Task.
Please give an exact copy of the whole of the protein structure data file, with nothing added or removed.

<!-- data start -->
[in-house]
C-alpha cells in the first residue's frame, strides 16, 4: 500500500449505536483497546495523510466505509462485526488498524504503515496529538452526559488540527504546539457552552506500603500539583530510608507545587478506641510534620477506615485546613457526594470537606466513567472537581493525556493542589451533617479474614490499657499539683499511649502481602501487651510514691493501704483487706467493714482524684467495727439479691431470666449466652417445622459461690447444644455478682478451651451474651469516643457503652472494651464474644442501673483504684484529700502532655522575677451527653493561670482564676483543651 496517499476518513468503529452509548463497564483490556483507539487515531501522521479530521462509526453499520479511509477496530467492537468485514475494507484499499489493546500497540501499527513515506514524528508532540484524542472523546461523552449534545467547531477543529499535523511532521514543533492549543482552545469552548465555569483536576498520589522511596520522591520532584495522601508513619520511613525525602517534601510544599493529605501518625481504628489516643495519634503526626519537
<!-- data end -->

[in-house]
C-alpha cells in the first residue's frame, strides 16, 4: 500500500449505536483497546495523510466505509462485526488498524504503515496529538452526559488540527504546539457552552506500603500539583530510608507545587478506641510534620477506615485546613457526594470537606466513567472537581493525556493542589451533617479474614490499657499539683499511649502481602501487651510514691493501704483487706467493714482524684467495727439479691431470666449466652417445622459461690447444644455478682478451651451474651469516643457503652472494651464474644442501673483504684484529700502532655522575677451527653493561670482564676483543651 496517499476518513468503529452509548463497564483490556483507539487515531501522521479530521462509526453499520479511509477496530467492537468485514475494507484499499489493546500497540501499527513515506514524528508532540484524542472523546461523552449534545467547531477543529499535523511532521514543533492549543482552545469552548465555569483536576498520589522511596520522591520532584495522601508513619520511613525525602517534601510544599493529605501518625481504628489516643495519634503526626519537